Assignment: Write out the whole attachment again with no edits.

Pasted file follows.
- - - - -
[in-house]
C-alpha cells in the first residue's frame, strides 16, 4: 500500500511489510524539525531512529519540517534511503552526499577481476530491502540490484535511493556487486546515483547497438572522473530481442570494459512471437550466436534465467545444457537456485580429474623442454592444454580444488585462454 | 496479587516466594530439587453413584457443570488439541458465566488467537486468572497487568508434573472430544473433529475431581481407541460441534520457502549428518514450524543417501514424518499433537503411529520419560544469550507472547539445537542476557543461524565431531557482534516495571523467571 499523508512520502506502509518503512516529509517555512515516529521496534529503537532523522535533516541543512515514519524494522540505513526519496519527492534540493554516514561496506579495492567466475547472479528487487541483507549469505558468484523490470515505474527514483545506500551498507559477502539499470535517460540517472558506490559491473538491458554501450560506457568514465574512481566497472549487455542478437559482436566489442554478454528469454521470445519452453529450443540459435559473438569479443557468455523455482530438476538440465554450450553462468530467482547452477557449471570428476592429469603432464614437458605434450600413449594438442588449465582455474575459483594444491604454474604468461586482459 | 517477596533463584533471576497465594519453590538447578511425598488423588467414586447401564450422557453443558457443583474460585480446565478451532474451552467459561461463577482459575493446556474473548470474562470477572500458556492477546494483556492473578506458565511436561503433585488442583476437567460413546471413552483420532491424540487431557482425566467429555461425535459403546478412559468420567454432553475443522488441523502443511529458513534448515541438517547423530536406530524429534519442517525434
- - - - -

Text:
[in-house]
C-alpha cells in the first residue's frame, strides 16, 4: 500500500511489510524539525531512529519540517534511503552526499577481476530491502540490484535511493556487486546515483547497438572522473530481442570494459512471437550466436534465467545444457537456485580429474623442454592444454580444488585462454 | 496479587516466594530439587453413584457443570488439541458465566488467537486468572497487568508434573472430544473433529475431581481407541460441534520457502549428518514450524543417501514424518499433537503411529520419560544469550507472547539445537542476557543461524565431531557482534516495571523467571 499523508512520502506502509518503512516529509517555512515516529521496534529503537532523522535533516541543512515514519524494522540505513526519496519527492534540493554516514561496506579495492567466475547472479528487487541483507549469505558468484523490470515505474527514483545506500551498507559477502539499470535517460540517472558506490559491473538491458554501450560506457568514465574512481566497472549487455542478437559482436566489442554478454528469454521470445519452453529450443540459435559473438569479443557468455523455482530438476538440465554450450553462468530467482547452477557449471570428476592429469603432464614437458605434450600413449594438442588449465582455474575459483594444491604454474604468461586482459 | 517477596533463584533471576497465594519453590538447578511425598488423588467414586447401564450422557453443558457443583474460585480446565478451532474451552467459561461463577482459575493446556474473548470474562470477572500458556492477546494483556492473578506458565511436561503433585488442583476437567460413546471413552483420532491424540487431557482425566467429555461425535459403546478412559468420567454432553475443522488441523502443511529458513534448515541438517547423530536406530524429534519442517525434